Prop. 48: Pechanga Opposes Expansion of Tribal Gaming

 

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Pechanga logoA Native American tribe is spending big bucks to limit the expansion of tribal gaming in California.

The Pechanga Band of Luiseño Indians recently contributed $1 million to oppose Proposition 48, a controversial compact that would pave the way for off-reservation casinos in California. In the tribe’s view, the state’s agreement with the North Fork Rancheria of Mono Indians would set a “bad precedent” and violate the spirit of Proposition 1A, the measure approved by voters in 2000 that authorized gaming on reservation land.

“Proposition 48 would allow a Nevada gambling company to use a rural tribe to build a casino on off-reservation land,” Mark Macarro, the tribal chairman of the Pechanga Band of Luiseno Indians, tells voters in a new ad. “48 would set a bad precedent — allowing off-reservation casinos.”

The tribe’s opposition to Prop. 48 is notable in that it has no vested financial interest in the outcome. Tribes with nearby casinos commonly use ballot measures and legislative approval of compacts as another front in their battle for the $7 billion tribal gaming market. In this case, Pechanga’s popular resort and casino in Temecula would be unaffected by the North Fork’s plans to build a casino in the Central Valley.

Its opposition to Prop. 48 seems motivated by an interest in preserving voter support for a system that has allowed the tribes to lift themselves out of poverty.

Referendum of controversial North Fork compact

In 2013, the Legislature narrowly approved Assembly Bill 277, a gaming compact that authorized the North Fork Rancheria of Mono Indians to build and operate a casino with up to 2,000-slot machines. The 305-acre site is conveniently located off Highway 99 north of Fresno — nearly 40 miles away from the North Fork reservation.

That location would give the North Fork tribe a competitive advantage over the Table Mountain Rancheria tribe, which “played by the rules” and built a smaller casino on its reservation lands.

No on Prop 48

“Years ago, California Indian Tribes asked voters to approve limited casino gaming on Indian reservation land,” opponents of Prop. 48 write in their ballot argument. “While most tribes played by the rules, building on their original reservation land and respecting the voters’ wishes, other tribes are looking to break these rules and build casino projects in urban areas across California.”

Last week, the Table Mountain Rancheria, along with Pechanga, contributed $1 million to the No on 48 campaign, according to Capitol Weekly. In all, Table Mountain Rancheria has spent more than $10 million to oppose Prop. 48.

Prop. 48 bankrolled by Station Casinos

The North Fork tribe says that the land located off Highway 99 was associated with the tribe centuries ago.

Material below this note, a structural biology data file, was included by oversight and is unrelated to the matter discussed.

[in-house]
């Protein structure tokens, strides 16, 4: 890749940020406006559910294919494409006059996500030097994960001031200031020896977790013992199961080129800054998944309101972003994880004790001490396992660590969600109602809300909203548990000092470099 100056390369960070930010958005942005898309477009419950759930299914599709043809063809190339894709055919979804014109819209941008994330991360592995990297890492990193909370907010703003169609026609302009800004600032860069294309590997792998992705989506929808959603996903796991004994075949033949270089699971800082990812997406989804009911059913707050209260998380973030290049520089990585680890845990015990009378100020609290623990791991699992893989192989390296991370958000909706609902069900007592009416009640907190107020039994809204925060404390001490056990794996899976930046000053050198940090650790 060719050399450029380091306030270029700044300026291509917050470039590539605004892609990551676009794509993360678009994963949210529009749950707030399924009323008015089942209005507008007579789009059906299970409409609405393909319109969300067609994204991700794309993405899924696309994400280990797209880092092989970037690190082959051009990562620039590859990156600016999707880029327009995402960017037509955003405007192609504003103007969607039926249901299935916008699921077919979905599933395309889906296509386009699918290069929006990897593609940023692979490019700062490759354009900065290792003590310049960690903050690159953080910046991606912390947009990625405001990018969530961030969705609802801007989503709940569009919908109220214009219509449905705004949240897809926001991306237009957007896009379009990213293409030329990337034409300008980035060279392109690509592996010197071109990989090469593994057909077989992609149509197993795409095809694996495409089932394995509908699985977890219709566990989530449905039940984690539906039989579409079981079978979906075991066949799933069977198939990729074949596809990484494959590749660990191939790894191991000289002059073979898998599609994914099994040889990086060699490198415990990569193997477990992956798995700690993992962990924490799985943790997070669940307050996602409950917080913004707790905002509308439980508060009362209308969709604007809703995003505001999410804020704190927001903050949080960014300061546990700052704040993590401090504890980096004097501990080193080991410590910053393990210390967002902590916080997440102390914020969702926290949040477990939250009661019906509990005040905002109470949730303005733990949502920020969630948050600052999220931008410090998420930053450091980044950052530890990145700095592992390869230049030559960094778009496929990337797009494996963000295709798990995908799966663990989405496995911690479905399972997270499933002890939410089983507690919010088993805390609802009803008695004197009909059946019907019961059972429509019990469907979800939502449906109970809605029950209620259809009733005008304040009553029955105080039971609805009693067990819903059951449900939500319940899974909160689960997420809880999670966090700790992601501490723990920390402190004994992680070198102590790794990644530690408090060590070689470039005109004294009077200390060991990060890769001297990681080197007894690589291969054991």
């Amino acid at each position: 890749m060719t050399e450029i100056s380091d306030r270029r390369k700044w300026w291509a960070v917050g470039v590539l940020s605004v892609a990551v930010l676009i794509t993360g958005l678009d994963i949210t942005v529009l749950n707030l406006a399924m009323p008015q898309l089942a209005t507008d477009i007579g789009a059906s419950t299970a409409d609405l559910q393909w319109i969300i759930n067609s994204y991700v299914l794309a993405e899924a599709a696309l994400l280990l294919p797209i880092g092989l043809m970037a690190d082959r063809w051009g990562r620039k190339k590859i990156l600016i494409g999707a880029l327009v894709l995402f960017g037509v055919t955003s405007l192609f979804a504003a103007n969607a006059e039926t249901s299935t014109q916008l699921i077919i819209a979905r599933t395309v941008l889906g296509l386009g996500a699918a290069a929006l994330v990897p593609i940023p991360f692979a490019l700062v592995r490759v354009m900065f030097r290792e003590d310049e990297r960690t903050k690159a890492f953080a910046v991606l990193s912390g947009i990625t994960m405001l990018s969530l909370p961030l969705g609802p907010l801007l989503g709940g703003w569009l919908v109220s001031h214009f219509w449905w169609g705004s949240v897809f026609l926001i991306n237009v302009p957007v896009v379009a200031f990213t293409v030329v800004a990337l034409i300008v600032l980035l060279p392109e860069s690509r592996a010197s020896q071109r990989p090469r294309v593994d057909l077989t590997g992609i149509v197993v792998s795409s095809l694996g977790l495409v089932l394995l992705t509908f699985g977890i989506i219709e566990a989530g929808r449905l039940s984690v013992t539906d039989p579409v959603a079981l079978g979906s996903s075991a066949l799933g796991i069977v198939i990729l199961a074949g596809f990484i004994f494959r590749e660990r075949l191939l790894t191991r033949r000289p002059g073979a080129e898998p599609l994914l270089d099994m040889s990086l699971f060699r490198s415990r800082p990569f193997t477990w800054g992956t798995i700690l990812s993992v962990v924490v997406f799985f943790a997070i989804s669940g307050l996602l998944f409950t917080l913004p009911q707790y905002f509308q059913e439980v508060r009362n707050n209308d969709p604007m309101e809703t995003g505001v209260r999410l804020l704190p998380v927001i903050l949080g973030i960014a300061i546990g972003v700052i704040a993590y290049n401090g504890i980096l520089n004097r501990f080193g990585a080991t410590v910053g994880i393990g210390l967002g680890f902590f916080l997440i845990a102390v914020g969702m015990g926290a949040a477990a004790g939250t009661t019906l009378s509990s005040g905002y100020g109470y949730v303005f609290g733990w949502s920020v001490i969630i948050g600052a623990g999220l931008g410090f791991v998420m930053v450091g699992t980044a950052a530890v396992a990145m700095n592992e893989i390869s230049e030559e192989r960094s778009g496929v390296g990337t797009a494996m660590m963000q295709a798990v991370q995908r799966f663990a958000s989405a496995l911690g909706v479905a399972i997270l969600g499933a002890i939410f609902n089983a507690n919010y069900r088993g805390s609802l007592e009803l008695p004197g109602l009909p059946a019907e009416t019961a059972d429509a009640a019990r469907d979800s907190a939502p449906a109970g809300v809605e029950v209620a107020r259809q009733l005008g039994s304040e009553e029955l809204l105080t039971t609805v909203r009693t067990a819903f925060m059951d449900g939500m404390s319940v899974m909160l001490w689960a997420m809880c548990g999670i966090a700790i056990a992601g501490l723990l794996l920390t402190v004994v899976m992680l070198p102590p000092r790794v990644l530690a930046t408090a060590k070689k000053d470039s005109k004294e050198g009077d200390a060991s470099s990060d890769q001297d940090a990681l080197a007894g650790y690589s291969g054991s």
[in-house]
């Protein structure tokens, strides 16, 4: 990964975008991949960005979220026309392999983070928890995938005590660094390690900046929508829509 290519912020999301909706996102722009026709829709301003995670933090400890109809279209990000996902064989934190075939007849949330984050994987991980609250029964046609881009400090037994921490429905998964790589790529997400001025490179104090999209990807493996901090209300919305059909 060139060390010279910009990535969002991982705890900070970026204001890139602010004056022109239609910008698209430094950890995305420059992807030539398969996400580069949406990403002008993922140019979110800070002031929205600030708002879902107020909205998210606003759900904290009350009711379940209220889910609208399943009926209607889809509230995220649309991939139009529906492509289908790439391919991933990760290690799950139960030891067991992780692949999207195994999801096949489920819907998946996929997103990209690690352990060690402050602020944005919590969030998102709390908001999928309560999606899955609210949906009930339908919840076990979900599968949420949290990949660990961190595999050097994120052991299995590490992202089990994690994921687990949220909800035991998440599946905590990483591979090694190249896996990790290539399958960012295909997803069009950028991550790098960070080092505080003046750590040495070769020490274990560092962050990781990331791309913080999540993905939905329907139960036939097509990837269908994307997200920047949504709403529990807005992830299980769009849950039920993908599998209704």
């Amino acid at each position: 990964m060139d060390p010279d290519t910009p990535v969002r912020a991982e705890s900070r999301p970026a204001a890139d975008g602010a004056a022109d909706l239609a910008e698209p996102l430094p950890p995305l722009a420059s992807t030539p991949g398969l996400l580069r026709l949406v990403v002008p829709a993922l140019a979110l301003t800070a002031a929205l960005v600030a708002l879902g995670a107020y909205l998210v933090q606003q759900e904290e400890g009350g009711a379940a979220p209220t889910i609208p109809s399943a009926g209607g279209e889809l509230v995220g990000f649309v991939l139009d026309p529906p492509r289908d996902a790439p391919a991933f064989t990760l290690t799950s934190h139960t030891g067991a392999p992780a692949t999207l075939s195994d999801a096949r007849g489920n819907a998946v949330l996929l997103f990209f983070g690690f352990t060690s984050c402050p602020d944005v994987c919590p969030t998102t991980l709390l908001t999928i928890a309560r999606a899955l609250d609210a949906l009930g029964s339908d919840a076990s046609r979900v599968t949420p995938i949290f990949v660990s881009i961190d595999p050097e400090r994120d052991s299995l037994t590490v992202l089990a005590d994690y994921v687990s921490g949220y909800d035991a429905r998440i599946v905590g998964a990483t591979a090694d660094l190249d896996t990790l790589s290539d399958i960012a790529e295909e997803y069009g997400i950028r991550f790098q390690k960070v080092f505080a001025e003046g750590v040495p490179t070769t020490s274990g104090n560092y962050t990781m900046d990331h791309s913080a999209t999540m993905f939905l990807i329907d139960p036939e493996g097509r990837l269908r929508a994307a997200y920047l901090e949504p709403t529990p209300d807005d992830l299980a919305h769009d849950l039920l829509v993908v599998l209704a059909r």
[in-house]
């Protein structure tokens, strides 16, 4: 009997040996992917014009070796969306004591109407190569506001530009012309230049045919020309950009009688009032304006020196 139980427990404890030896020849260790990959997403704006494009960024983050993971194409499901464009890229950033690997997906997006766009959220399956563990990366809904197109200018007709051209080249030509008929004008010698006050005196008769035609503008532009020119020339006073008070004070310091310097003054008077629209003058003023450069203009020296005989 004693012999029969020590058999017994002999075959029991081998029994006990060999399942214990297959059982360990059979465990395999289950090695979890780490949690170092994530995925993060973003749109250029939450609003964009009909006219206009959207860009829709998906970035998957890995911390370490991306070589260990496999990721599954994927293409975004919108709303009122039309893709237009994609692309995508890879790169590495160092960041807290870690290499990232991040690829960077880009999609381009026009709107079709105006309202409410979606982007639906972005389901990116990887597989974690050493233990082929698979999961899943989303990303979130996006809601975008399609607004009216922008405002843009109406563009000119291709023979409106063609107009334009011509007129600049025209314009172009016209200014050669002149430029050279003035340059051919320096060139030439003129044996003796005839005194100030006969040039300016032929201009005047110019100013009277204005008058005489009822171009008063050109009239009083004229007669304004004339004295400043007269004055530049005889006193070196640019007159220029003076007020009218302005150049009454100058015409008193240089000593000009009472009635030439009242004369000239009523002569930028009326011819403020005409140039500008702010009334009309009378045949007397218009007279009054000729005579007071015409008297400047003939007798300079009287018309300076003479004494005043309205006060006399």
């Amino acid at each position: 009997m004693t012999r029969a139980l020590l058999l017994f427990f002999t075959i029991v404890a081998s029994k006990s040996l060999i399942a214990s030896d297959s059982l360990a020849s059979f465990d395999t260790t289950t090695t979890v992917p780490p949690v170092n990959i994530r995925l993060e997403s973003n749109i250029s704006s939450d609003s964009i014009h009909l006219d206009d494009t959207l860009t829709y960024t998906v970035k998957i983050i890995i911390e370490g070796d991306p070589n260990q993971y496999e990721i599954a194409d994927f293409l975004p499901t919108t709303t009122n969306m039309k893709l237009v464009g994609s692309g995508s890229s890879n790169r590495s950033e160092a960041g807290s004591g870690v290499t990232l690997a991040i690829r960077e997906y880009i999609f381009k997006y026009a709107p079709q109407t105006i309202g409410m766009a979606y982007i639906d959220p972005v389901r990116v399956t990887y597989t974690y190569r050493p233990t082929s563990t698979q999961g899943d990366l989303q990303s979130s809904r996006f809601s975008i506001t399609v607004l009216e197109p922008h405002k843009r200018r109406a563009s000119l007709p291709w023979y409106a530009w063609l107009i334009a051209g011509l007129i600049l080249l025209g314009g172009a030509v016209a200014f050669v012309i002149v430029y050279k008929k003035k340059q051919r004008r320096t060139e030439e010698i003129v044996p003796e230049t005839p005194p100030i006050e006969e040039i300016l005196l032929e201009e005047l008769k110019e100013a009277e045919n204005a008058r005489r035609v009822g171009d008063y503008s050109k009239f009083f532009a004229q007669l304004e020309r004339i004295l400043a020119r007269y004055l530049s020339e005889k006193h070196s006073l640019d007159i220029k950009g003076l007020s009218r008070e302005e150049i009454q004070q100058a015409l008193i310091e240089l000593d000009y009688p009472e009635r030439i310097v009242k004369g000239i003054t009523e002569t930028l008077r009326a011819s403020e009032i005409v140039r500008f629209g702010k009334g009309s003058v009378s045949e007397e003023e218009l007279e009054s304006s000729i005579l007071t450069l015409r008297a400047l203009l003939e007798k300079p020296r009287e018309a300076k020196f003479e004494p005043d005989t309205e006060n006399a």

“We’re getting back to the historical land that served as a reservation for our tribe in the 1850s,” Charles Banks-Altekruse, a spokesman for the tribe, told the Associated Press.

In addition to its controversial site, the compact would exempt the project from the state’s environmental regulations and benefit its Las Vegas casino operator, Station Casinos. According to the Los Angeles Times, the Las Vegas-based casino company would “reap 30 percent of the profit.”

Unsurprisingly, Station Casinos has bankrolled the “Yes on 48″ campaign. After the North Fork tribe, Station Casinos is the biggest contributor to the Yes on 48 campaign. According to state campaign finance disclosure reports, the Las Vegas-based casino giant has spent $375,000 to convince voters to approve the compact.

“Prop. 48 is not about Indian gaming,” Macarro said in a statement to the Press-Enterprise. “It is about a Las Vegas casino corporation making an end run to locate a casino in an urban area.”

Prop. 48: “Transforming California into Nevada”

Station Casinos’ support for the measure validates criticism that the North Fork compact could pave the way for Nevada-style gaming in California.

“Now, the North Fork tribe aims to change the face of tribal gaming, effectively transforming California into Nevada, where casino gambling is permitted practically anywhere and everywhere,” the Orange County Register wrote in its editorial against Prop. 48. “If that is what is to become of California, the issue should be put clearly before the state’s electorate and not by a ballot measure that does not inform voters that they are being asked, effectively, to ratify the precedent of off-reservation tribal casinos.”

If approved, the compact would provide the state with a one-time payment of between $16 million to $35 million, followed by $10 million annually over the next 20 years. The compact also requires the North Fork tribe to contribute less than 4 percent of slot revenues to the Wiyot Tribe, which has agreed not to build a casino on its nearby land.

Prop 48: Ballot Summary

A “Yes” vote approves, and a “No” vote rejects, tribal gaming compacts between the state and the North Fork Rancheria of Mono Indians and the Wiyot Tribe. Fiscal Impact: One-time payments ($16 million to $35 million) and for 20 years annual payments ($10 million) from Indian tribes to state and local governments to address costs related to the operation of a new casino.

 

Comments

  1. Nothing like raising the drawbridge after you’re inside the castle.
    Why are the Pechanga’s such haters?

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